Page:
Black Forest Cakes, küchen, more chocolate cakes, redcurrant meringue pies and macarons were just some of the treats that would make anyone go off their sweet trolley. I think I put on three kilos during the week! So, switching to ice cream seemed a lighter idea: wouah! Teasingly steeped in Kirsch liqueur, it made an ideal excuse for an afternoon nap by the snoring river.
Back home, the Black Forest provided inspiration for a gluten free dessert back home: ideal for using up egg yolks and for serving with your chocolate macarons. What’s more, it’s holiday style: quick, easy, tasty and no bake!
Black Forest Chocolate Cherry Cream Desserts
Serves 8 (mini pots) or 4 (in wine glasses)
Preparation Time: 10 minutes
Cooking Time: 10 minutes
Chilling Time: 2 hours
1 gelatine sheet (@2 g)
200ml whole milk
300ml single cream
3 egg yolks
150g dark cooking chocolate, broken into small chunks
1 tbsp Kirsch liqueur (optional)
16 fresh cherries (or Griottine cherries, soaked in Kirsch)
1. Soak the gelatine in cold water. Meanwhile break up the chocolate into pieces in a large bowl. In a saucepan, boil the milk and cream.
2. In another bowl, whisk together the yolks and sugar until light and creamy. Pour over the hot milky cream, mix and transfer back to the saucepan.
3. Whisk vigorously over a medium heat until the cream thickens. Take off the heat then pour over half of this hot cream on to the chocolate. Stir until the chocolate melts, add Kirsch (if using), the gelatine (squeezed of any excess water) and then whisk in the rest of the hot cream.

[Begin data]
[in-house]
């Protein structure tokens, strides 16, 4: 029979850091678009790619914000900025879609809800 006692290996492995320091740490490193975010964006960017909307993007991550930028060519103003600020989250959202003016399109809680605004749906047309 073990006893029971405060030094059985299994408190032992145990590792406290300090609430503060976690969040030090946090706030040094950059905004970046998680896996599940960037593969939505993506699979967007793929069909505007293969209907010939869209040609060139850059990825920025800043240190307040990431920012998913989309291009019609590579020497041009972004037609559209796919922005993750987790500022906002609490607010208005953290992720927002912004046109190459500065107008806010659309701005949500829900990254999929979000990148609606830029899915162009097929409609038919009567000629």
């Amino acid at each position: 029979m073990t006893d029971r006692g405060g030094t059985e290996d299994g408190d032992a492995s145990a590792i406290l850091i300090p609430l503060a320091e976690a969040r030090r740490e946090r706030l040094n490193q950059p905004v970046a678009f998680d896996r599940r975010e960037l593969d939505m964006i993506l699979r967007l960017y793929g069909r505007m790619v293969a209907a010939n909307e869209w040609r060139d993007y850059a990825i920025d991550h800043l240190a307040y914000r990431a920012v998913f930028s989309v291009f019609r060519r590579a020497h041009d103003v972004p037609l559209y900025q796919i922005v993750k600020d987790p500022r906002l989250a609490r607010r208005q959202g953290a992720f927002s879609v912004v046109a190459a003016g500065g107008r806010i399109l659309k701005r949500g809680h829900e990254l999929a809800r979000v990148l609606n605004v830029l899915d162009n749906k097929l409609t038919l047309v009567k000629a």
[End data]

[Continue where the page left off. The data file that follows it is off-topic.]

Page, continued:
4. Transfer to 8 mini serving dishes (or 4 if you’re greedy like us), cool and chill for at least an hour. Decorate with fresh dark cherries and/or Griottine cherries soaked in Kirsch and a scoosh of Chantilly cream*. (Or why not roast cherries with a splash of Kirsch as Jamie Schler does at Life’s a Feast?)
* If you have a siphon, fill it up half way with chilled cream (no less than 30% fat) and splash in a couple of tablespoons of Kirsch or cherry syrup, fit with the gas canister, shake and chill for a few minutes. Instant, homemade lighter-than-light cream!
This time last year I had a wonderful surprise on my return from holiday. Maureen, aka The Orgasmic Chef, was cheering and doing the macaron dance with her chocolate macarons. She’d perfected making them from the book. It was one of these proud, Auntie Mac Jill moments to hear that she’d made picture perfect macarons and they were delicious to boot (or should I say, foot?)
Today, she came up trumps and surprised me again with her other dynamic project as a natural interviewer for Food Writer Friday and I’ve made a creamy lemon ice cream for her.
Lemon Ice Cream (Egg Yolk Recipe)
300ml whole milk
200ml whipping cream
zest of 2 lemons (untreated)
100g caster sugar
8 egg yolks (organic)
1 tbsp dried milk
1 tbsp Limoncello
few drops of yellow food colouring (optional)
- Cool a bowl in the fridge until step 5.
- In a medium saucepan, heat together the milk and cream with the lemon zest and yellow colouring, if using.
- In a separate bowl, whisk together the sugar, dried milk and yolks until pale and creamy.
- Pour the warmed cream over the mix and return to the pan over a medium heat, whisking constantly until the cream thickens. It’s ready when it can coat a spoon.
- Pour the mixture into the cooled bowl and leave to cool in the fridge for at least a couple of hours.
- Once chilled, transfer the mixture to an ice cream maker and churn until ready. Spoon in to an ice cream carton and freeze for at least a couple of hours.
That’s the yolk recipe but the really fun part is my interview with Maureen (The Orgasmic Chef herself!) over at Food Writer Friday.